Here you are in this university, in this State with its wonderful climate, which is permitting people of a Northern stock for the first time in the history of that Northern stock to gain education in physical surround
ings, somewhat akin to those which surrounded the early Greeks. Here you have all those advantages, and you are not to be excused if you do not show in tangible fashion your appreciation of them and your power to give practical effect to that appreciation. From all our citizens we have a right to expect good citizenship; but most of all from those who have received most; most of all from those who have had the training of body, of mind, of soul, which comes from association in and with a great university. From those to whom much has been given we have Biblical authority to expect and demand much in return; and the most that can be given to any man is education.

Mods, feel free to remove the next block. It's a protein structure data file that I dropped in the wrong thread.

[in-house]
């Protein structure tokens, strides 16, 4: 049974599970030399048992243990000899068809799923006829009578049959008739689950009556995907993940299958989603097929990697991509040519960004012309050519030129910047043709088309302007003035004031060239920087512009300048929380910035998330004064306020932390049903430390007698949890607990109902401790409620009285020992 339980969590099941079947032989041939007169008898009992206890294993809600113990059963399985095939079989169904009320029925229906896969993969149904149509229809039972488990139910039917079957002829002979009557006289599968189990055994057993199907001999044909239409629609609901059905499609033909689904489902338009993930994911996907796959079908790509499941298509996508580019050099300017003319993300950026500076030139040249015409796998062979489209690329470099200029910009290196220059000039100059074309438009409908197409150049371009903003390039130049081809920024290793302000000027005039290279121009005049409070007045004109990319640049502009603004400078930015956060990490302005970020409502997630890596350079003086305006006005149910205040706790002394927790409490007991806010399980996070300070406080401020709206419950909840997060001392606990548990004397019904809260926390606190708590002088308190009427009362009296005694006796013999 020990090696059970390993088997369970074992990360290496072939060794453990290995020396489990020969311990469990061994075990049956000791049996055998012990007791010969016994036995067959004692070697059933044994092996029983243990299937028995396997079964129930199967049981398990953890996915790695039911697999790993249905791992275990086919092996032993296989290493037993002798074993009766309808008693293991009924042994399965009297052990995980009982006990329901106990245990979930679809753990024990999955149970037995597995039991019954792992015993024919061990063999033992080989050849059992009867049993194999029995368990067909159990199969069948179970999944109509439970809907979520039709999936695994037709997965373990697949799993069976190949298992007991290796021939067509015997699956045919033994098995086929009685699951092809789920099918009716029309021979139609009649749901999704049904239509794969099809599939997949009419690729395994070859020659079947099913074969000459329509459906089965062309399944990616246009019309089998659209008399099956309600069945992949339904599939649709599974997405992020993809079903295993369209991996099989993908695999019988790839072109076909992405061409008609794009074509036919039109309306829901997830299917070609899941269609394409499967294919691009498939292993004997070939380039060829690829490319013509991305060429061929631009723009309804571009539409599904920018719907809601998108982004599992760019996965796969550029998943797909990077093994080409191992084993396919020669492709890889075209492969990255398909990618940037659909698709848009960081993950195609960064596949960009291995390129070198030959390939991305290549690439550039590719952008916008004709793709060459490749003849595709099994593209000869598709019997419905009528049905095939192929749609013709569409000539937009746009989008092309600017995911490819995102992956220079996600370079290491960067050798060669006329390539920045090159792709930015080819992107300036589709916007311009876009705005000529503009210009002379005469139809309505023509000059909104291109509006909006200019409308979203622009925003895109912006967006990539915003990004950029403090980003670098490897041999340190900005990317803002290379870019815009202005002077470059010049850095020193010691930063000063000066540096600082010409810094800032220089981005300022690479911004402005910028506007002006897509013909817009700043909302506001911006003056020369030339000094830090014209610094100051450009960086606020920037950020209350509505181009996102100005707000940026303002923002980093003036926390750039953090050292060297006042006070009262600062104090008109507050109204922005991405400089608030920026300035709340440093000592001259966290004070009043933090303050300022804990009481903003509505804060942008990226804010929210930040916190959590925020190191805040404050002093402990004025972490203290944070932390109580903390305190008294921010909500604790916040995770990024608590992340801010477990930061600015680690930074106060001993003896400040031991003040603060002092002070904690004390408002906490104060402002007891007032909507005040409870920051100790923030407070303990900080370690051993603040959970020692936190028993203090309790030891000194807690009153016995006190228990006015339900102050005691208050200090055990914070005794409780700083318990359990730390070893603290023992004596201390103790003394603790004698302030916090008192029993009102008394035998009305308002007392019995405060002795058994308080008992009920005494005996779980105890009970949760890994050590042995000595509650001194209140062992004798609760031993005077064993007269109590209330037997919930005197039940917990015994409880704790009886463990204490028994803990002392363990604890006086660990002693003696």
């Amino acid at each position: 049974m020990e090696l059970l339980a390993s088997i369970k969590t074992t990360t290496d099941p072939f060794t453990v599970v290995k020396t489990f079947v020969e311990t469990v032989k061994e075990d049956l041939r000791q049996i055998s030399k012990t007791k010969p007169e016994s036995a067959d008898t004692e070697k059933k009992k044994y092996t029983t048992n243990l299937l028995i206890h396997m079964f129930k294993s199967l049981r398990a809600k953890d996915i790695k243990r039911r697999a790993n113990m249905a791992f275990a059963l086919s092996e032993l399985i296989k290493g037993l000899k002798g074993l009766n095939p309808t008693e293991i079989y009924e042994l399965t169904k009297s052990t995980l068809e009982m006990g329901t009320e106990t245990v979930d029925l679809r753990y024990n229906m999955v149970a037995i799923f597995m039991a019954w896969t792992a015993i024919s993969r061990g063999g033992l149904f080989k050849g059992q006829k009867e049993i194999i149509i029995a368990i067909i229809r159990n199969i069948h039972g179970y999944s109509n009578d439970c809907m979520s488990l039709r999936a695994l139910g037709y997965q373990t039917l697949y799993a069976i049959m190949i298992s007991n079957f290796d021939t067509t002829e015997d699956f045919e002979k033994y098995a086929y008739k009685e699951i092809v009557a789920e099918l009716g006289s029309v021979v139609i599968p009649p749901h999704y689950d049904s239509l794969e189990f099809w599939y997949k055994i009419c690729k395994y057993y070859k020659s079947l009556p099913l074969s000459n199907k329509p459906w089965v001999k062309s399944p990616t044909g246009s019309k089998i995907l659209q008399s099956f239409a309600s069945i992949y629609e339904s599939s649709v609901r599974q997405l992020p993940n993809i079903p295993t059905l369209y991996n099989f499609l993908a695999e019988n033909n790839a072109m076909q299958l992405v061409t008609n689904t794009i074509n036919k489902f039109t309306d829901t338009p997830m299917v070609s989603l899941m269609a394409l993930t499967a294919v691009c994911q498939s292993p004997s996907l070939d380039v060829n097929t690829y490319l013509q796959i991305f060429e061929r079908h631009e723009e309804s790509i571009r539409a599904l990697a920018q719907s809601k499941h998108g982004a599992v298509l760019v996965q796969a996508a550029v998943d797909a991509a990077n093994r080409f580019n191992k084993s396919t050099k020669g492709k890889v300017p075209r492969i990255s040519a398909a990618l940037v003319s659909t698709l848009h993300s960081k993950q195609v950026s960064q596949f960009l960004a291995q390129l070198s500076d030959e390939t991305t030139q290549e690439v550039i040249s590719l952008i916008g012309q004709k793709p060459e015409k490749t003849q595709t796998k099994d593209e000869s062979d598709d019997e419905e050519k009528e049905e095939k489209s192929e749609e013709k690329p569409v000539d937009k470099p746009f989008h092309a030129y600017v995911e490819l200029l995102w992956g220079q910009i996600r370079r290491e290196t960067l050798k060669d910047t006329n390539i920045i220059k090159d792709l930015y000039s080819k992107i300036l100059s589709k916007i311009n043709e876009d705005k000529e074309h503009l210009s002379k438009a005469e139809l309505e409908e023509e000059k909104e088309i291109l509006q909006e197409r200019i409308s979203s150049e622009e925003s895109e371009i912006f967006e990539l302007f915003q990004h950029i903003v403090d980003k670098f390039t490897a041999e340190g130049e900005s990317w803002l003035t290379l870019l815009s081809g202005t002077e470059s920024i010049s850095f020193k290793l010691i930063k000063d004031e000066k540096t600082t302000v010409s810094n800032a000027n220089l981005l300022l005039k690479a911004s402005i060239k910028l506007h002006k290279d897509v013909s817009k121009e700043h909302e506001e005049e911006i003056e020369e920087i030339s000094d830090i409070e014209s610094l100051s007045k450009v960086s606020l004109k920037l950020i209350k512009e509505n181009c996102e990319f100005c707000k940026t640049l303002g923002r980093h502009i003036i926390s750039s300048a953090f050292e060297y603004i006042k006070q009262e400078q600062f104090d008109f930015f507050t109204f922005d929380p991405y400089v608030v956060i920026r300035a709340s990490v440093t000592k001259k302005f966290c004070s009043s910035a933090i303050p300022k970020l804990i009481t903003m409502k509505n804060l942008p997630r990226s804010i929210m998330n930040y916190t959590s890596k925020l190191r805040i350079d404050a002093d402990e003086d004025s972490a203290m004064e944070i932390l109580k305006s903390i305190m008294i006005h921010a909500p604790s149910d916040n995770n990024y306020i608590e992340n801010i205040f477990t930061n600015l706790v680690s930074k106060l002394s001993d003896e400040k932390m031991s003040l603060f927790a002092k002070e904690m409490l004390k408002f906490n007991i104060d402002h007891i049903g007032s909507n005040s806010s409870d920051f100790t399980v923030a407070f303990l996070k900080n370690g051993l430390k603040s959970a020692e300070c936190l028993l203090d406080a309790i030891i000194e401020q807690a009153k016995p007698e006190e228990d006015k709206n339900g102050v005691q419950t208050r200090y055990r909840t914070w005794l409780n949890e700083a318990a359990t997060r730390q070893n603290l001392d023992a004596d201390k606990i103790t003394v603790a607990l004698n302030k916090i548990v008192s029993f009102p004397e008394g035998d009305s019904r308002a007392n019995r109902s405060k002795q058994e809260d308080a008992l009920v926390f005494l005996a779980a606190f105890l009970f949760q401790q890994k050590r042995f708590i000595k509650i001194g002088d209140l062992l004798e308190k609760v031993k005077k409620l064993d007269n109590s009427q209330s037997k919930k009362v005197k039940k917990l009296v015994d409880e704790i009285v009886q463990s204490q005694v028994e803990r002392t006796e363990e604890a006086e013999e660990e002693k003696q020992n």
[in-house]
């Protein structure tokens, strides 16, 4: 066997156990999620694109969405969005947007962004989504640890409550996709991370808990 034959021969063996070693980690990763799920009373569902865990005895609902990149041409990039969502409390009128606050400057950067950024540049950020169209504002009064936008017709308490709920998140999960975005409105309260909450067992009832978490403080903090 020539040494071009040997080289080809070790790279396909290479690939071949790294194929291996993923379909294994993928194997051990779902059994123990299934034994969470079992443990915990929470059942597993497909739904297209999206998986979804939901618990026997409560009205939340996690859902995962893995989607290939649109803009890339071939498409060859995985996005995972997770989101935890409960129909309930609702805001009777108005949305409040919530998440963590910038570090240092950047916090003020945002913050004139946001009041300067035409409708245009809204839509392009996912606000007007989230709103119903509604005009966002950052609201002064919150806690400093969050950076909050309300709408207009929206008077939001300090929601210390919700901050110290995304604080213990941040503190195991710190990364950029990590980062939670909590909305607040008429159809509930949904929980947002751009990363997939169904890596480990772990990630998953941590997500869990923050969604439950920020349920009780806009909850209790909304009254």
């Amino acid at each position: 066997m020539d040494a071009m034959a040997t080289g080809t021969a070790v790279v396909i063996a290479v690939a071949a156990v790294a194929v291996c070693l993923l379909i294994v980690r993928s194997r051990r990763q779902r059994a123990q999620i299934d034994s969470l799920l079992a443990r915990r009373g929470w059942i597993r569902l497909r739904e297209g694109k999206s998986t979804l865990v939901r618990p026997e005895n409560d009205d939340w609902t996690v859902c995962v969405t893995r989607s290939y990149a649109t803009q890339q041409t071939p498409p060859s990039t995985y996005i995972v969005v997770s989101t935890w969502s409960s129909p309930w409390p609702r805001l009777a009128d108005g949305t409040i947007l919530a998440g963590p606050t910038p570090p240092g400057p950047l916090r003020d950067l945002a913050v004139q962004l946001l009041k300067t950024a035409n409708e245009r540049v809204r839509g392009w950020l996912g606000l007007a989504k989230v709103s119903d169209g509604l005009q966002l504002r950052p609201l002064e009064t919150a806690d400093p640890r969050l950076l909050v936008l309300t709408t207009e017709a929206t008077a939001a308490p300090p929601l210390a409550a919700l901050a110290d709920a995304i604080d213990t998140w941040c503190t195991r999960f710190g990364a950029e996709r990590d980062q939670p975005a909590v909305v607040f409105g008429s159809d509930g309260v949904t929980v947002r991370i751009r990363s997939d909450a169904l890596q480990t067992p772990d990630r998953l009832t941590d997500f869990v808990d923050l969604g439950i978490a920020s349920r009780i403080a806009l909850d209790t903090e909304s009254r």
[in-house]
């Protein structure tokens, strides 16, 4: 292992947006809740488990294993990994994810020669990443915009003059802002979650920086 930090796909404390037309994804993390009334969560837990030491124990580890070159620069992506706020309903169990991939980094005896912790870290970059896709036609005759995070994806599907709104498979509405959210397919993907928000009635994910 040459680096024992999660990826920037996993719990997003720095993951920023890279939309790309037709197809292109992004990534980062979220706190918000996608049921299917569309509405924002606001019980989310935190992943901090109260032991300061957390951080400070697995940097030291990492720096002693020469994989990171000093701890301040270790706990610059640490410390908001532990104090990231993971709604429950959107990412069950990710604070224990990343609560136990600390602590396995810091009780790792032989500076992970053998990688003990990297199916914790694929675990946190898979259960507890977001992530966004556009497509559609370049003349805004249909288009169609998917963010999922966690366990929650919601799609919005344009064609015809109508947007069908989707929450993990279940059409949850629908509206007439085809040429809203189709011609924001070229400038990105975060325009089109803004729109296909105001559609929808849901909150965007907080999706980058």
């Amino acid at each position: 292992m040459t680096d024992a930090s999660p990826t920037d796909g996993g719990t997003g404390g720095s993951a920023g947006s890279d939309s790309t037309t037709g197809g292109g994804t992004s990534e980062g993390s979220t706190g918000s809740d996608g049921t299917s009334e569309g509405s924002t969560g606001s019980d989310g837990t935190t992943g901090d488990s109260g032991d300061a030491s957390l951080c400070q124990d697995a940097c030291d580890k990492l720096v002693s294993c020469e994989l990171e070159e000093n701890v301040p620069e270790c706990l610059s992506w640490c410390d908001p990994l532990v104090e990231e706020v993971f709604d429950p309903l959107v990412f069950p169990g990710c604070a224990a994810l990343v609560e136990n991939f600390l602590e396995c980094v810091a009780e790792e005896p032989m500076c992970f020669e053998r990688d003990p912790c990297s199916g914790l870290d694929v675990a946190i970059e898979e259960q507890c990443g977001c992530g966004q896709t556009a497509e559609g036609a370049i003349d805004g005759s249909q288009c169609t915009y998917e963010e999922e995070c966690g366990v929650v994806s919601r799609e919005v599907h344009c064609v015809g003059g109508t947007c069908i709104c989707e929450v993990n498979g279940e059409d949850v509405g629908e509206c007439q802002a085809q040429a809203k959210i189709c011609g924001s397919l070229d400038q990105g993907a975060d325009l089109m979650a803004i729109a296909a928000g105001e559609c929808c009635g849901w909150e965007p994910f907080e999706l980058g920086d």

I expect and demand in the name of the nation much more from you who have had training of the mind than from those of mere wealth. To the man of means much has been given, too, and much will be expected from him, and ought to be, but not as much as from you, because your possession is more valuable than his. If you envy him I think poorly of you. Envy is merely the meanest form of admiration, and a man who envies another admits thereby his own inferiority. We have a right to expect from the collegebred man, the college-bred woman, a proper sense of proportion, a proper sense of perspective, which will enable him or her to see things in their right relation one to another, and when thus seen while wealth will have a proper place, a just place, as an instrument for achieving happiness and power, for conferring happiness and power, it will not stand as high as much else in our national life. I ask you to take that not as a conventional statement from the university platform, but to test it by thinking of the men whom you admire in our past history and seeing what are the qualities which have made you admire them, what are the services they have rendered. For, as President Wheeler said to-day, it is true now as it ever has been true that the greatest good-fortune, the greatest